Tim Lincecum, the San Francisco Giants’ star pitcher and recently outed stoner, has won the 2009 Cy Young Award. Lincecum was the reigning Cy Young Award winner and has proven to be the most dominant pitcher in the National League over the past two years.


Last month, Lincecum was stopped for speeding and got busted with 3.3 grams of pot and a pipe. The pending plea agreement (which will be presented to a judge December 22) would drop the possession charge and cost the pitcher $372 in fines.


After receiving the prestigious award, the pitcher did not take questions about his marijuana charges. However, according to MercuryNews, the pitcher read the following statement via conference call:


“I made a mistake and regret my actions earlier this month in Washington. I want to apologize to the Giants organization and to the fans. I know that as a professional athlete I have a responsibility to conduct myself appropriately both on and off the field. I certainly have learned a valuable lesson through all of this and I promise to do better in the future. In the meantime, I am focused on preparing for the 2010 season.”


Much like another phenomenally successful athlete, Michael Phelps, Tim Lincecum had an opportunity to address marijuana as a safe and enjoyable substance that in no way infringed on his ability to compete at the highest level. However, much like Phelps, Lincecum refrained from becoming pot’s poster boy.


Of course, the situations are quite different – Phelps was at a party and Lincecum was caught in his car. Still, both instances occurred during periods in which the athletes were in the off-season from competition. Additionally, officers at the scene indicated that Lincecum was not under the influence at the time of the traffic stop.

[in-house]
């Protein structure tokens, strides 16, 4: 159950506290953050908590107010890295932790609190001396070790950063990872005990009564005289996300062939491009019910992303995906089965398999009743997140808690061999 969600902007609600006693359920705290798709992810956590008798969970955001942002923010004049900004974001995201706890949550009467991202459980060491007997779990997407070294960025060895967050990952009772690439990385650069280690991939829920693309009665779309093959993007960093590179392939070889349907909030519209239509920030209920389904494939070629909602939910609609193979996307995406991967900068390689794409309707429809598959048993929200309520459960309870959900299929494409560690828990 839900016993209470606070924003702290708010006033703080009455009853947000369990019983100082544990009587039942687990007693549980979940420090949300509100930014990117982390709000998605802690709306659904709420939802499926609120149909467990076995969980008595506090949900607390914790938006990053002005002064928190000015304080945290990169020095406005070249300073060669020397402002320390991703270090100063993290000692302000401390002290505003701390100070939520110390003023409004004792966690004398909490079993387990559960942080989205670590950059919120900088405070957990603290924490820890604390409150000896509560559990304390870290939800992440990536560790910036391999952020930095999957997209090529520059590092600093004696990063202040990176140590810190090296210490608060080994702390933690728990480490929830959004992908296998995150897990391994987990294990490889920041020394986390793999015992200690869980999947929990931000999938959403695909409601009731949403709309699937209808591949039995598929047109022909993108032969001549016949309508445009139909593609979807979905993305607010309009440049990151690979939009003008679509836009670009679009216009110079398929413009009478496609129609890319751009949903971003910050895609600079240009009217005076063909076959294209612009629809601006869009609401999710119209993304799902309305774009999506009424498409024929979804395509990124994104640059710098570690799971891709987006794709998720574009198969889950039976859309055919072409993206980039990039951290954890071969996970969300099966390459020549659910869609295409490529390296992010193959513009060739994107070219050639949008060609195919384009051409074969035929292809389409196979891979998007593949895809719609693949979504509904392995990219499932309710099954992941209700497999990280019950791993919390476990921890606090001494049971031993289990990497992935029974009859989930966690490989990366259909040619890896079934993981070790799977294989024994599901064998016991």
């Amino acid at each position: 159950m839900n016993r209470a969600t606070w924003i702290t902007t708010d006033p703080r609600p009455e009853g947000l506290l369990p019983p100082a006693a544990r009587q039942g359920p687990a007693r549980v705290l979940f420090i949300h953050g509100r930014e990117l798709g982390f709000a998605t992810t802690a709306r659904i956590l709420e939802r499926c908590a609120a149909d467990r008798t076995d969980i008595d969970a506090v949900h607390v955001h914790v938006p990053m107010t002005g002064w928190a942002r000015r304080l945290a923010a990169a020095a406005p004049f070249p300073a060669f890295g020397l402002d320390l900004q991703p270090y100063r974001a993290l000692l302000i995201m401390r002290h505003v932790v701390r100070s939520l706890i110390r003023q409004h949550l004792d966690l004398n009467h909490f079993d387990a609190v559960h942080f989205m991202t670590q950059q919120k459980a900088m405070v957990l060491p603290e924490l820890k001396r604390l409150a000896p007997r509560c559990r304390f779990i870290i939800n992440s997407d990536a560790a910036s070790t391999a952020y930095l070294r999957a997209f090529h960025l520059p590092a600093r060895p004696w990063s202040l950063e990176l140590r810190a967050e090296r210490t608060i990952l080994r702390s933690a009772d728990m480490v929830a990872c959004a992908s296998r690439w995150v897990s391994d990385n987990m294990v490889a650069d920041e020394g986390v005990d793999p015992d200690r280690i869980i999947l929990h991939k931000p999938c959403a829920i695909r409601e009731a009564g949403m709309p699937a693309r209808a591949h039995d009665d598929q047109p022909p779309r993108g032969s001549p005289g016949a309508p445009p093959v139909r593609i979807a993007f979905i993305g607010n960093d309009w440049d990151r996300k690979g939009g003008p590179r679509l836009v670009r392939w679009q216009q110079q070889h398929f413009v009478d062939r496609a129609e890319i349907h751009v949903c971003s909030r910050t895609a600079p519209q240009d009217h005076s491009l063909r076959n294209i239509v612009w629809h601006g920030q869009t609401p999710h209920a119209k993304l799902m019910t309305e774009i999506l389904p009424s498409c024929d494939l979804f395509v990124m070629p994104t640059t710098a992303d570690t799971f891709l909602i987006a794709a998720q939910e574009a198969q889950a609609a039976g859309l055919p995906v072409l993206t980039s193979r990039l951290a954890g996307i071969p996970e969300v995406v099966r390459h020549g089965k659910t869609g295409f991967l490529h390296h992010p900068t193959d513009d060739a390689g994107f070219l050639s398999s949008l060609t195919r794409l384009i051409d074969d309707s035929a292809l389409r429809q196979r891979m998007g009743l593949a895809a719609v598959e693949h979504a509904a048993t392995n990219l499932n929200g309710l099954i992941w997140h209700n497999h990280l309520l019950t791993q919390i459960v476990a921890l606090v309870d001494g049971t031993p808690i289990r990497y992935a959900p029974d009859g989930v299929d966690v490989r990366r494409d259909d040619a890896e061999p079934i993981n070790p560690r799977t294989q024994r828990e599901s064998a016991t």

Here’s a look back at the statement Phelps gave Matt Lauer regarding his run-in with a bong at a college party earlier this year:


“It was an awful judgment. And, really, the people I hurt is my family, clearly, my friends, the close people around me and most importantly, the fans. And I realize that that hurt a lot of people … It was a bad mistake. I mean, we all know what you and I are talking about. It's a stupid mistake. You know, bad judgment. And it's something that I have to, and I want to teach other people not to make that mistake.”


Perhaps someday a successful sports figure will have the courage to stand up for recreational marijuana use. Too bad it couldn’t have been one of the two most dominant athletes in their respective sports.


More info @ seattletimes.com, and mercurynews.com